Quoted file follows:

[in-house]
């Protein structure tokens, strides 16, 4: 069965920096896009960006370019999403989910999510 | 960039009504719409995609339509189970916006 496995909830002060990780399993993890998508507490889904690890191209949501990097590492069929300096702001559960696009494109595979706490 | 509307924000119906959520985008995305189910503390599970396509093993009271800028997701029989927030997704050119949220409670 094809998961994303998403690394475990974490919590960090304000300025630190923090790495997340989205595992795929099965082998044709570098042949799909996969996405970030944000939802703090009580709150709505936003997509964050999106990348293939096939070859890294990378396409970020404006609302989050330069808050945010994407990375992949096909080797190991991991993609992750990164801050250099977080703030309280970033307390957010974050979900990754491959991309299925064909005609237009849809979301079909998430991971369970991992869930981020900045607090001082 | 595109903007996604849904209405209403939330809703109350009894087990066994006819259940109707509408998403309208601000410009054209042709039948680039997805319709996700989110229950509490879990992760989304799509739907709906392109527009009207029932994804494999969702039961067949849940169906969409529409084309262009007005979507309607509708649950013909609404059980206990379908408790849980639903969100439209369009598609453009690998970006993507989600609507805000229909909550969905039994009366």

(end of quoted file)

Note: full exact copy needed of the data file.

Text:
[in-house]
């Protein structure tokens, strides 16, 4: 069965920096896009960006370019999403989910999510 | 960039009504719409995609339509189970916006 496995909830002060990780399993993890998508507490889904690890191209949501990097590492069929300096702001559960696009494109595979706490 | 509307924000119906959520985008995305189910503390599970396509093993009271800028997701029989927030997704050119949220409670 094809998961994303998403690394475990974490919590960090304000300025630190923090790495997340989205595992795929099965082998044709570098042949799909996969996405970030944000939802703090009580709150709505936003997509964050999106990348293939096939070859890294990378396409970020404006609302989050330069808050945010994407990375992949096909080797190991991991993609992750990164801050250099977080703030309280970033307390957010974050979900990754491959991309299925064909005609237009849809979301079909998430991971369970991992869930981020900045607090001082 | 595109903007996604849904209405209403939330809703109350009894087990066994006819259940109707509408998403309208601000410009054209042709039948680039997805319709996700989110229950509490879990992760989304799509739907709906392109527009009207029932994804494999969702039961067949849940169906969409529409084309262009007005979507309607509708649950013909609404059980206990379908408790849980639903969100439209369009598609453009690998970006993507989600609507805000229909909550969905039994009366």